2.The Insurance Policies

         Under the primary policy, Valley Forge is obligated to pay “those sums that [Cheer Pack] becomes legally obligated to pay as damages because of ‘bodily injury' or ‘property damage' to which this insurance applies.” (Pl. Ex. C at 1142). The policy also provides that Valley Forge had a duty to defend Cheer Pack “against any ‘suit' seeking those damages.” (Id.).

         The primary policy provides that it does not apply to claims of “bodily injury” or “property damage” “arising out of or relating to” contact with, exposure to, or the growth or presence of any “fungi or microbes.” (Id. at 1173). That exclusion does not apply, however, to claims involving bodily injury “where [the insured's] business is food processing, sales, or serving, and the ‘bodily injury' is caused solely by food poisoning in connection with such processing, sales, or serving.” (Id.).

         Under the umbrella policy, Continental is obligated to pay “on behalf of [Cheer Pack] those sums in excess of ‘scheduled underlying insurance, ' ‘unscheduled underlying insurance' or the ‘retained limit' that [it] becomes legally obligated to pay as ‘ultimate net loss' because of ‘bodily injury, ' ‘property damage' or ‘personal and advertising injury' to which this insurance applies.” (Pl. Ex. D at 0025). The umbrella policy also includes a duty to defend. (Id. at 0039).

         Like the primary policy, the umbrella policy excludes coverage for any injury caused by “the actual, alleged or threatened inhalation of, ingestion of, contact with, exposure to, existence of, or presence of any ‘fungi or microbes.'” (Id. at 0029). Also like the primary policy, the “microbe” exclusion in the umbrella policy contains an exception for “microbes that cause food poisoning, if [the insured's] business is food processing, sales, or serving.” (Pl. Ex. D. at 0038).[1]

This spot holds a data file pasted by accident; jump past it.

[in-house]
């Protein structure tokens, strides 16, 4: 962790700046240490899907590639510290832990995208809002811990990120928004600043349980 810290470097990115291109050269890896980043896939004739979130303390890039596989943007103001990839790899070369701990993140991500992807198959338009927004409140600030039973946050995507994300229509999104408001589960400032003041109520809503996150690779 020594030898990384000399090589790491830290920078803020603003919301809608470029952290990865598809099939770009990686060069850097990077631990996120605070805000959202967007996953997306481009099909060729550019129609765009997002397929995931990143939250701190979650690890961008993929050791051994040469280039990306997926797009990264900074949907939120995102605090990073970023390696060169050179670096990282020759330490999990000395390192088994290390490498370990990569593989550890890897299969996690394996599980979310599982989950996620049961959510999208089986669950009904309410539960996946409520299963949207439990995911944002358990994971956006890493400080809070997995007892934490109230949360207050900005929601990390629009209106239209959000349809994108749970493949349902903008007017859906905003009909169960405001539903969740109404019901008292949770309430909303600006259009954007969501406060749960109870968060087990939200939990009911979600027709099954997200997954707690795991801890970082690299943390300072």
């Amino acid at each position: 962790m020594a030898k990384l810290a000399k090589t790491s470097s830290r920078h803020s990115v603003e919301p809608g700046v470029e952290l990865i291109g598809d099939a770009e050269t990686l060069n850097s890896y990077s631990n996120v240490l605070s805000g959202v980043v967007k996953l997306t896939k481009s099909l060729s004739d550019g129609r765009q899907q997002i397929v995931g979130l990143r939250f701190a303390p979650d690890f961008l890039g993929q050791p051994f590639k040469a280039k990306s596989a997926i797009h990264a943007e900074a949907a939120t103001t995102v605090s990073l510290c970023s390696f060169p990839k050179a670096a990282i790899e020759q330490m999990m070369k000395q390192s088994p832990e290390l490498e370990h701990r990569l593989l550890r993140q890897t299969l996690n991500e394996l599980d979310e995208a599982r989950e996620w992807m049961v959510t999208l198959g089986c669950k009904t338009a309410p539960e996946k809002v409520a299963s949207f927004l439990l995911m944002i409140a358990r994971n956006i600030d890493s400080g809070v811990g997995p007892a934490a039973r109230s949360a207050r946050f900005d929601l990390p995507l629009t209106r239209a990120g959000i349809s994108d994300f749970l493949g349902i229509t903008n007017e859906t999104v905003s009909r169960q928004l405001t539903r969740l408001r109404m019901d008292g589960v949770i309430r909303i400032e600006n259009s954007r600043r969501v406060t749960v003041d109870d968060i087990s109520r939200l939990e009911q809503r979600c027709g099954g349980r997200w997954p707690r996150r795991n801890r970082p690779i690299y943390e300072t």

3. The Underlying Claims

         The claims underlying this dispute arise out of a contractual relationship between Cheer Pack, Plum (a provider of organic foods and snacks), and SunOpta (a food manufacturer). (Pl. Ex. E. at ¶¶ 19-20). In 2011, Plum and SunOpta entered into an agreement in which SunOpta would manufacture, process, sanitize, and package Plum's products to Plum's specifications. (Id. at ¶ 22). As part of that agreement, SunOpta agreed to manufacture Plum products in packages made by Cheer Pack and to use filling equipment manufactured by Gualapack. (Id. ¶ 23). The Plum products that SunOpta agreed to produce included pureed fruit, vegetable, and grain combinations intended for consumption by babies and toddlers. (Id. ¶ 19).

         As part of the manufacturing process, SunOpta subjected filled Cheer Pack pouches to heat pasteurization, in which the pouches were held under a hot water spray for a minimum of three minutes. (Id. ¶¶ 39-40). Following pasteurization, the pouches were then cooled using cold water. (Id. ¶ 41). According to the complaint subsequently filed by Plum against SunOpta, between June and August of 2013, SunOpta did not adequately control or test the water in the cooling tower to minimize microbial contamination. (Id. ¶ 43). When testing was conducted in August 2013, it revealed the presence of substantial microbial growth in the cooling water. (Id. ¶ 46).